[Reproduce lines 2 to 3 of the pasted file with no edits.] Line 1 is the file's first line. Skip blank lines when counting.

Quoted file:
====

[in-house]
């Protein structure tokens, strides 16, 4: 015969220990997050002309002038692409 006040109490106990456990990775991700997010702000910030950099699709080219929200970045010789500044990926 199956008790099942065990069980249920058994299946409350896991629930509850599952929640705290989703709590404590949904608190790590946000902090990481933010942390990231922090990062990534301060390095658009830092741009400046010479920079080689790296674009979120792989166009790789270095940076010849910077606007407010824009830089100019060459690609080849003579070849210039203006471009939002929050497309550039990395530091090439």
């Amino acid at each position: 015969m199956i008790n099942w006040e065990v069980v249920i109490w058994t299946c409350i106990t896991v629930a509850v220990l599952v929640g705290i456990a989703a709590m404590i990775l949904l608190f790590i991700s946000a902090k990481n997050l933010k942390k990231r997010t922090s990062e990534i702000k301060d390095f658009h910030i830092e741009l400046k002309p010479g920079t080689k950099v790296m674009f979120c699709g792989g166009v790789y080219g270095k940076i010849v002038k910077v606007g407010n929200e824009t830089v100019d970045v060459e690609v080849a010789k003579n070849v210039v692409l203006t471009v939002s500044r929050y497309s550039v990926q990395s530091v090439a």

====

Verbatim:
């Protein structure tokens, strides 16, 4: 015969220990997050002309002038692409 006040109490106990456990990775991700997010702000910030950099699709080219929200970045010789500044990926 199956008790099942065990069980249920058994299946409350896991629930509850599952929640705290989703709590404590949904608190790590946000902090990481933010942390990231922090990062990534301060390095658009830092741009400046010479920079080689790296674009979120792989166009790789270095940076010849910077606007407010824009830089100019060459690609080849003579070849210039203006471009939002929050497309550039990395530091090439």
């Amino acid at each position: 015969m199956i008790n099942w006040e065990v069980v249920i109490w058994t299946c409350i106990t896991v629930a509850v220990l599952v929640g705290i456990a989703a709590m404590i990775l949904l608190f790590i991700s946000a902090k990481n997050l933010k942390k990231r997010t922090s990062e990534i702000k301060d390095f658009h910030i830092e741009l400046k002309p010479g920079t080689k950099v790296m674009f979120c699709g792989g166009v790789y080219g270095k940076i010849v002038k910077v606007g407010n929200e824009t830089v100019d970045v060459e690609v080849a010789k003579n070849v210039v692409l203006t471009v939002s500044r929050y497309s550039v990926q990395s530091v090439a």